We may have gotten used to having the world at our fingertips, but today’s smartphones are nothing short of modern marvels of technology. Smartphone technology has seen a rapid growth ever since Android brought smartphones to the masses. There has been no looking back. But it is rather odd that the batteries used in these astounding pieces of technology are still more than a decade old. You can’t just wish a better battery tech to reality, which is why until one comes about, it is up to the software to make sure your battery lasts long enough. Keeping that in mind, starting Android 6.0, the mobile OS was armed with built-in battery optimization settings, but they’re not perfect. There are times when you’d want to whitelist. Why? When? How? Read on.
Android’s battery optimization – Doze
A Doze mode was introduced with Android 6.0 Marshmallow and improved upon subsequently in Android 7.0 Nougat and Android 8.0 Oreo. What it essentially does is hibernate apps when you’re not using them. Limiting the background activity for apps is a good way to squeeze out some extra juice off your battery. But it also poses a problem. Not all apps are always running in the background because they’re poorly designed.
When to allow an app to avoid doze
Some apps, like a VPN service, Tasker, or Auto Shazam, really need to run in the background at all times. And while Doze mode is beneficial in most cases, if you use such an app it can actually prove detrimental to the app’s performance. If a VPN is hibernated by Doze, you may at times find yourself back to an unprotected network where you can be tracked. Or you might think Shazam has automatically identified the song playing around you, but it actually hasn’t. The uninitiated will blame the app and its developer when it might not be their fault at all.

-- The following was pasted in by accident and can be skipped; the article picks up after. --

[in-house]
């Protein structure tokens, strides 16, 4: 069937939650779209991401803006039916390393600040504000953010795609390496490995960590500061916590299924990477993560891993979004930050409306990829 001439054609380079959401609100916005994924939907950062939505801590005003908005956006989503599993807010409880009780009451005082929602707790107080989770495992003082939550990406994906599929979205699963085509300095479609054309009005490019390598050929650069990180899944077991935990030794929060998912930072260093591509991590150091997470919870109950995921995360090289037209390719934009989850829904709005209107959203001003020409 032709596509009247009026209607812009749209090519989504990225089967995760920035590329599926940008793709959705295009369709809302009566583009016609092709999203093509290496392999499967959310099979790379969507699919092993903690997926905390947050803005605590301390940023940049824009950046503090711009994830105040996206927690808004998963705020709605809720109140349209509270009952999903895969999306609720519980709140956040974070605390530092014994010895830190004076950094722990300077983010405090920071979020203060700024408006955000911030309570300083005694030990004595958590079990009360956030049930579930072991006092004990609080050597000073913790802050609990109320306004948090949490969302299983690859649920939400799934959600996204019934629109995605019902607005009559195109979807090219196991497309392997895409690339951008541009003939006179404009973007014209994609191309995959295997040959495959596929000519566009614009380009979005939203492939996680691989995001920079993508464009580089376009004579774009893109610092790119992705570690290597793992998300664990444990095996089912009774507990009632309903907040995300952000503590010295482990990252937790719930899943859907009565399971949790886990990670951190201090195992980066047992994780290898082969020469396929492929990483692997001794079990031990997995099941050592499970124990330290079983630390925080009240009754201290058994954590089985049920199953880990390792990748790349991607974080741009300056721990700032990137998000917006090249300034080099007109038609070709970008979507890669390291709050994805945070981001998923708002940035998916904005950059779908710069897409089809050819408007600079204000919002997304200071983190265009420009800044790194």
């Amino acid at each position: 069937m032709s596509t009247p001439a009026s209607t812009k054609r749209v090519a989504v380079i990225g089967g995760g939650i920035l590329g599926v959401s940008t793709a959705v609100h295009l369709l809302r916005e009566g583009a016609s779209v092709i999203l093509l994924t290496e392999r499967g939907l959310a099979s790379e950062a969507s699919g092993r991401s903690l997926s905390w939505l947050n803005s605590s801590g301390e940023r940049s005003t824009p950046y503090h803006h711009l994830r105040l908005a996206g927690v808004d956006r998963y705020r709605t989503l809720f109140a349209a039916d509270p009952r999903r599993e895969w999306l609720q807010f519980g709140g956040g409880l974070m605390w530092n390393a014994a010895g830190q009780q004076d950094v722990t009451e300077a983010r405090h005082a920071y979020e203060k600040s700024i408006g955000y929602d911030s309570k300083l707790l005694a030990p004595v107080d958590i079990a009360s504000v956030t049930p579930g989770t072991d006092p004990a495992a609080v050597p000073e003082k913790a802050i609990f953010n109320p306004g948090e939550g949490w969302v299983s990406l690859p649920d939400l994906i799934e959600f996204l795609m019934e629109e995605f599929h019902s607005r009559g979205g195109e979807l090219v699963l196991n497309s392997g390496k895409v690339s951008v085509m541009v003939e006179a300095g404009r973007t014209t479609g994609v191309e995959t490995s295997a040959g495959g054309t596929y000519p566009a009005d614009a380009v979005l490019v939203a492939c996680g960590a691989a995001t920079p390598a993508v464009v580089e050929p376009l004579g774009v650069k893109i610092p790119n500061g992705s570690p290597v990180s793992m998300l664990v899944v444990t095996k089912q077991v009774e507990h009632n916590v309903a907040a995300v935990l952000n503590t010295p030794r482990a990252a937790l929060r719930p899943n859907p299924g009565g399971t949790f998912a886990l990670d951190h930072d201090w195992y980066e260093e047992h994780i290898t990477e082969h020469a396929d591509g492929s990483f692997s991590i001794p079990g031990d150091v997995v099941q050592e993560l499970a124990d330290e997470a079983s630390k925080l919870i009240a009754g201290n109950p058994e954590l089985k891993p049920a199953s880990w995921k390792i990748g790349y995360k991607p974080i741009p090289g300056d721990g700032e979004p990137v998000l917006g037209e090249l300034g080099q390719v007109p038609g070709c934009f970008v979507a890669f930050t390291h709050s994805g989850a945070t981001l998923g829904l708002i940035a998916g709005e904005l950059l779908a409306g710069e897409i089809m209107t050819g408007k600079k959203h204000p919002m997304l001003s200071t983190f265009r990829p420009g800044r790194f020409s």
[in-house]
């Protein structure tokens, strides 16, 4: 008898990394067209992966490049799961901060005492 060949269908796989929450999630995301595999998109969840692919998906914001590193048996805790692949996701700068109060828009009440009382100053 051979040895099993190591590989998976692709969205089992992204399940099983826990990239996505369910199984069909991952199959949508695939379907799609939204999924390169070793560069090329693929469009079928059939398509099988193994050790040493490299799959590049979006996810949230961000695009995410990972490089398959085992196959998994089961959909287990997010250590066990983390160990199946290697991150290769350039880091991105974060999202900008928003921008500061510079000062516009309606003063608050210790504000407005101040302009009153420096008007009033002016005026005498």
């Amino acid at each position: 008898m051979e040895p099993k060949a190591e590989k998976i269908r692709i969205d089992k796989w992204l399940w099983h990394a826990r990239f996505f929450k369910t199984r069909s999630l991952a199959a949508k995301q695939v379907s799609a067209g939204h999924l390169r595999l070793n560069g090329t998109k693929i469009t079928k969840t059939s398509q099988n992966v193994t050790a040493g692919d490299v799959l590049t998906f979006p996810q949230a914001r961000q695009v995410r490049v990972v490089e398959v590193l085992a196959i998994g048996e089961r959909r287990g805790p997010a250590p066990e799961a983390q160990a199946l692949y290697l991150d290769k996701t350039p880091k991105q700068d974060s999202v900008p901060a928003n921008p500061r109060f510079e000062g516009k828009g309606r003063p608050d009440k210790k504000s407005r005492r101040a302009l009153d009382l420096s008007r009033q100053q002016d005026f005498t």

Doze does not always affect such apps, but if you’re facing similar issues with an app, that’s when you may need to whitelist the app from Android’s battery optimization.
How to whitelist an app from battery optimization
Battery optimization is applied by default to every third-party app you install on your phone. Here’s how to whitelist an app you think is taking a hit:
- Go to Settings > Battery and tap on the three-dot menu button in the top right.
- Select Battery optimization. This can be a little different on some devices with heavily customized OEM skins. For instance, on a device running EMUI 5.1, you’ll find this renamed as Ignore Battery Optimization hidden under Apps > Settings > Special access.
- Tap on the drop-down menu up at the very top of the list and select All apps.
- Scroll down the list to find the app you want to whitelist and tap on it.
- Select Don’t optimize and tap DONE.
- You can see all the apps that have been allowed to ignore battery optimization. Just tap the drop-down menu at the top and select Not optimized.
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It should be noted that Battery optimization is indeed really helpful most of the times and it wouldn’t be advised to whitelist all the apps or even your favorites just for the sake of it. Only do this when you feel an app is suffering due to battery optimization. For example, if you often don’t receive message notifications from WhatsApp, you can try whitelisting it. It may not necessarily solve the problem but it’s a troubleshooting step you should try out.